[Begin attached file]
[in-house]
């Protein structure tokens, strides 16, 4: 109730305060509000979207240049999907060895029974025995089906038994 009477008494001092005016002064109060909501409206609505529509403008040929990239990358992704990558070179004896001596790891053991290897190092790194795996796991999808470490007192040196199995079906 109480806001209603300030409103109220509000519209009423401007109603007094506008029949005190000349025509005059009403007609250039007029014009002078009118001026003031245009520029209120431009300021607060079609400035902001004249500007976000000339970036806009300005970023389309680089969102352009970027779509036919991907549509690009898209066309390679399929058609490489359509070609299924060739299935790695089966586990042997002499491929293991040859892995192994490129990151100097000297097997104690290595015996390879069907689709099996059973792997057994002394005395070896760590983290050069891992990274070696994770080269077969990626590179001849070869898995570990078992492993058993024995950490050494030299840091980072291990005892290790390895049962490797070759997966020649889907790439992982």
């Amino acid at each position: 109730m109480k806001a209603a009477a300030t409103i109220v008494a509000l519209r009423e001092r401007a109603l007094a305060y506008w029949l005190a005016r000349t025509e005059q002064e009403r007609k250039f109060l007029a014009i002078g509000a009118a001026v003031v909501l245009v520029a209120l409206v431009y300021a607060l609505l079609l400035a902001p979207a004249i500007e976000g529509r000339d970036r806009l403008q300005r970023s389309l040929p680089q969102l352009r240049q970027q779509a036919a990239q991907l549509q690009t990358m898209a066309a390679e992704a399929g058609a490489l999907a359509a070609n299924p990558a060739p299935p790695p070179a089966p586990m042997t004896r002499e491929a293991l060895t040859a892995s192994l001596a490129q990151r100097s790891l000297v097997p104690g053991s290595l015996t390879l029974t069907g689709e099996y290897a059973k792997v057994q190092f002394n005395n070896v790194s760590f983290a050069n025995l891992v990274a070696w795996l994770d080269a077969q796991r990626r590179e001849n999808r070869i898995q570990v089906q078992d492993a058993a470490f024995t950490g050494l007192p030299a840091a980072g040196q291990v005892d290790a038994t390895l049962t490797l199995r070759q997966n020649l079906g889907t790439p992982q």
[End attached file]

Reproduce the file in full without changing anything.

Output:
[in-house]
């Protein structure tokens, strides 16, 4: 109730305060509000979207240049999907060895029974025995089906038994 009477008494001092005016002064109060909501409206609505529509403008040929990239990358992704990558070179004896001596790891053991290897190092790194795996796991999808470490007192040196199995079906 109480806001209603300030409103109220509000519209009423401007109603007094506008029949005190000349025509005059009403007609250039007029014009002078009118001026003031245009520029209120431009300021607060079609400035902001004249500007976000000339970036806009300005970023389309680089969102352009970027779509036919991907549509690009898209066309390679399929058609490489359509070609299924060739299935790695089966586990042997002499491929293991040859892995192994490129990151100097000297097997104690290595015996390879069907689709099996059973792997057994002394005395070896760590983290050069891992990274070696994770080269077969990626590179001849070869898995570990078992492993058993024995950490050494030299840091980072291990005892290790390895049962490797070759997966020649889907790439992982």
């Amino acid at each position: 109730m109480k806001a209603a009477a300030t409103i109220v008494a509000l519209r009423e001092r401007a109603l007094a305060y506008w029949l005190a005016r000349t025509e005059q002064e009403r007609k250039f109060l007029a014009i002078g509000a009118a001026v003031v909501l245009v520029a209120l409206v431009y300021a607060l609505l079609l400035a902001p979207a004249i500007e976000g529509r000339d970036r806009l403008q300005r970023s389309l040929p680089q969102l352009r240049q970027q779509a036919a990239q991907l549509q690009t990358m898209a066309a390679e992704a399929g058609a490489l999907a359509a070609n299924p990558a060739p299935p790695p070179a089966p586990m042997t004896r002499e491929a293991l060895t040859a892995s192994l001596a490129q990151r100097s790891l000297v097997p104690g053991s290595l015996t390879l029974t069907g689709e099996y290897a059973k792997v057994q190092f002394n005395n070896v790194s760590f983290a050069n025995l891992v990274a070696w795996l994770d080269a077969q796991r990626r590179e001849n999808r070869i898995q570990v089906q078992d492993a058993a470490f024995t950490g050494l007192p030299a840091a980072g040196q291990v005892d290790a038994t390895l049962t490797l199995r070759q997966n020649l079906g889907t790439p992982q």